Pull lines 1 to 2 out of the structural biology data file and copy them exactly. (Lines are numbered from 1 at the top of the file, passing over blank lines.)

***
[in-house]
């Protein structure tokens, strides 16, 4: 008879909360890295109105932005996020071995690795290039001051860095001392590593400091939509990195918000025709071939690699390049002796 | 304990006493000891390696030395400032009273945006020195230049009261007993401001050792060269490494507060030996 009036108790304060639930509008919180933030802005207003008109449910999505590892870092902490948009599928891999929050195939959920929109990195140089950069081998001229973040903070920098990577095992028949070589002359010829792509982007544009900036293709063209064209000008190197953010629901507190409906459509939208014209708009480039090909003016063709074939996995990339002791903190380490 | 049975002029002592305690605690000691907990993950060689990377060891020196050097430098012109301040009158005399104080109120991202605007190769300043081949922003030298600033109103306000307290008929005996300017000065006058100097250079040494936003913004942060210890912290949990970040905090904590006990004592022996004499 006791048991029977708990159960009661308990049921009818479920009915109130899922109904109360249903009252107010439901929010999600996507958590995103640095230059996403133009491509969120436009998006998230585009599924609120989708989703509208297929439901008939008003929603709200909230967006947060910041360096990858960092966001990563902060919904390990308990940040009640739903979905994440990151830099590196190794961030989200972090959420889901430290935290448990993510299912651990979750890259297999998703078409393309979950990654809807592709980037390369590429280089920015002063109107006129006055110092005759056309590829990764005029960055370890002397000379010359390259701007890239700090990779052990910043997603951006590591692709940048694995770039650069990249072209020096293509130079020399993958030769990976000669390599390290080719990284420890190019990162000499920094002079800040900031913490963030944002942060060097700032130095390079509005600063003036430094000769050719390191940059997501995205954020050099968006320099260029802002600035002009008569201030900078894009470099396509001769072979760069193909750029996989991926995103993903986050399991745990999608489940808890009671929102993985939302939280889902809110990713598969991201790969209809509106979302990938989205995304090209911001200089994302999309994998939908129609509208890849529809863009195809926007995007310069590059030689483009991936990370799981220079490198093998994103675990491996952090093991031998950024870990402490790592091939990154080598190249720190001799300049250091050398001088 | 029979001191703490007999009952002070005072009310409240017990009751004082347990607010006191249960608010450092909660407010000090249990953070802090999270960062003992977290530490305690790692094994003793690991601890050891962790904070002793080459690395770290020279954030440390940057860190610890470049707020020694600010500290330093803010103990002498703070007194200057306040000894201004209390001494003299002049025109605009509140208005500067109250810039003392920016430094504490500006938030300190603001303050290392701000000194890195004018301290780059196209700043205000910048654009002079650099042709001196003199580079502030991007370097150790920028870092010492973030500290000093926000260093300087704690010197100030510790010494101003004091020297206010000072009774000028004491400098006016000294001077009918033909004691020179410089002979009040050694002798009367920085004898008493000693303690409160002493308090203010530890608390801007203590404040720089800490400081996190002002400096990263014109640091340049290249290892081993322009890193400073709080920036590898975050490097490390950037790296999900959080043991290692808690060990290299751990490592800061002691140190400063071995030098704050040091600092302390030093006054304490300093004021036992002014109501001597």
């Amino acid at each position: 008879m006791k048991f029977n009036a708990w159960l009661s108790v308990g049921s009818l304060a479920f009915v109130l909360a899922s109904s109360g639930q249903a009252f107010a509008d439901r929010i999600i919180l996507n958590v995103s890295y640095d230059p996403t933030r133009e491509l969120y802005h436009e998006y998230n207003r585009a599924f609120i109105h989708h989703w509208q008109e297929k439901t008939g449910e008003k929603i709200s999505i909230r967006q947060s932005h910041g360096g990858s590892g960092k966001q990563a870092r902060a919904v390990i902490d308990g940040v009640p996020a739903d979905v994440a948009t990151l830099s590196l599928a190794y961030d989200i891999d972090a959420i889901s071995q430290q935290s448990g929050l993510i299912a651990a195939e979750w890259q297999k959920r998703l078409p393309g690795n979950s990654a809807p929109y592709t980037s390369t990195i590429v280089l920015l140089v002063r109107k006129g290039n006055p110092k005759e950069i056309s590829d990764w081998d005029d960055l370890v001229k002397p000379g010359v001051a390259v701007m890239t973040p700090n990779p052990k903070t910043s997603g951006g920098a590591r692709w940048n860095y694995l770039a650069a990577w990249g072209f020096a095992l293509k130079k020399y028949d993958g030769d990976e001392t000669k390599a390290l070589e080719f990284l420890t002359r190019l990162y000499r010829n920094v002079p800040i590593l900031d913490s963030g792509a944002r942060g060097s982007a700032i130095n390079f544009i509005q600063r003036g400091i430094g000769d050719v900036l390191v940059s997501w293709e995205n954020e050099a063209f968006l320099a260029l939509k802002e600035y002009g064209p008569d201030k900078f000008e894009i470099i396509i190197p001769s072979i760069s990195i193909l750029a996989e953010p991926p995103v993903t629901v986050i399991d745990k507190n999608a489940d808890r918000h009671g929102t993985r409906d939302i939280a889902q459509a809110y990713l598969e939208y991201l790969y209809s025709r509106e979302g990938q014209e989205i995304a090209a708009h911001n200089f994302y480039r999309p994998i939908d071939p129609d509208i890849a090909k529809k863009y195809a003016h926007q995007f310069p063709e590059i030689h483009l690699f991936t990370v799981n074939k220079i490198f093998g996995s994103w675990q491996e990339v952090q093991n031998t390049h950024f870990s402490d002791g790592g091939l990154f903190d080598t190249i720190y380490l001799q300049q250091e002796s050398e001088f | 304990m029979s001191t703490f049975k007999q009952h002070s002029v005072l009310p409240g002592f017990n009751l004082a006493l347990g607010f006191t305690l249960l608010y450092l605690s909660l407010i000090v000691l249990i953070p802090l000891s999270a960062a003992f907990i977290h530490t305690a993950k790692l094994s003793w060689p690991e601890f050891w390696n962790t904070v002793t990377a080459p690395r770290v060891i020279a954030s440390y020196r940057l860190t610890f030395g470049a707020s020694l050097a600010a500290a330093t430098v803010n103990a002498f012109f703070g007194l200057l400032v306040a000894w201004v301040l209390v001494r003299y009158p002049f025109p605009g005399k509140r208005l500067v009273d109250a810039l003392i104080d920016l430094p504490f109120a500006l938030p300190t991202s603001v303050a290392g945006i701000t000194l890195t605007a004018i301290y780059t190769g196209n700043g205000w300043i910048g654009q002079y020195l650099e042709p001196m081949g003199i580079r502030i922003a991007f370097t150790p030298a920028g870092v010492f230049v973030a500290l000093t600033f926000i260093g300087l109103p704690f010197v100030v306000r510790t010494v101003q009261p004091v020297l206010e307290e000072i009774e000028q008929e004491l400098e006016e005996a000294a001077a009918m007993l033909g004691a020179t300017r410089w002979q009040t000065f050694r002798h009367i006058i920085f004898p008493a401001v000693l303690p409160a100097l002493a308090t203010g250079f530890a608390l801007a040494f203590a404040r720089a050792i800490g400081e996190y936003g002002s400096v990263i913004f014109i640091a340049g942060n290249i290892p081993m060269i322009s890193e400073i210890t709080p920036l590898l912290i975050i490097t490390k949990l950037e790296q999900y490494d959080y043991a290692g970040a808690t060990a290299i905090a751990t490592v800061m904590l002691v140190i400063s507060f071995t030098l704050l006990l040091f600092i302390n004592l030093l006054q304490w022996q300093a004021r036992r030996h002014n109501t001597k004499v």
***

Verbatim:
[in-house]
């Protein structure tokens, strides 16, 4: 008879909360890295109105932005996020071995690795290039001051860095001392590593400091939509990195918000025709071939690699390049002796 | 304990006493000891390696030395400032009273945006020195230049009261007993401001050792060269490494507060030996 009036108790304060639930509008919180933030802005207003008109449910999505590892870092902490948009599928891999929050195939959920929109990195140089950069081998001229973040903070920098990577095992028949070589002359010829792509982007544009900036293709063209064209000008190197953010629901507190409906459509939208014209708009480039090909003016063709074939996995990339002791903190380490 | 049975002029002592305690605690000691907990993950060689990377060891020196050097430098012109301040009158005399104080109120991202605007190769300043081949922003030298600033109103306000307290008929005996300017000065006058100097250079040494936003913004942060210890912290949990970040905090904590006990004592022996004499 006791048991029977708990159960009661308990049921009818479920009915109130899922109904109360249903009252107010439901929010999600996507958590995103640095230059996403133009491509969120436009998006998230585009599924609120989708989703509208297929439901008939008003929603709200909230967006947060910041360096990858960092966001990563902060919904390990308990940040009640739903979905994440990151830099590196190794961030989200972090959420889901430290935290448990993510299912651990979750890259297999998703078409393309979950990654809807592709980037390369590429280089920015002063109107006129006055110092005759056309590829990764005029960055370890002397000379010359390259701007890239700090990779052990910043997603951006590591692709940048694995770039650069990249072209020096293509130079020399993958030769990976000669390599390290080719990284420890190019990162000499920094002079800040900031913490963030944002942060060097700032130095390079509005600063003036430094000769050719390191940059997501995205954020050099968006320099260029802002600035002009008569201030900078894009470099396509001769072979760069193909750029996989991926995103993903986050399991745990999608489940808890009671929102993985939302939280889902809110990713598969991201790969209809509106979302990938989205995304090209911001200089994302999309994998939908129609509208890849529809863009195809926007995007310069590059030689483009991936990370799981220079490198093998994103675990491996952090093991031998950024870990402490790592091939990154080598190249720190001799300049250091050398001088 | 029979001191703490007999009952002070005072009310409240017990009751004082347990607010006191249960608010450092909660407010000090249990953070802090999270960062003992977290530490305690790692094994003793690991601890050891962790904070002793080459690395770290020279954030440390940057860190610890470049707020020694600010500290330093803010103990002498703070007194200057306040000894201004209390001494003299002049025109605009509140208005500067109250810039003392920016430094504490500006938030300190603001303050290392701000000194890195004018301290780059196209700043205000910048654009002079650099042709001196003199580079502030991007370097150790920028870092010492973030500290000093926000260093300087704690010197100030510790010494101003004091020297206010000072009774000028004491400098006016000294001077009918033909004691020179410089002979009040050694002798009367920085004898008493000693303690409160002493308090203010530890608390801007203590404040720089800490400081996190002002400096990263014109640091340049290249290892081993322009890193400073709080920036590898975050490097490390950037790296999900959080043991290692808690060990290299751990490592800061002691140190400063071995030098704050040091600092302390030093006054304490300093004021036992002014109501001597």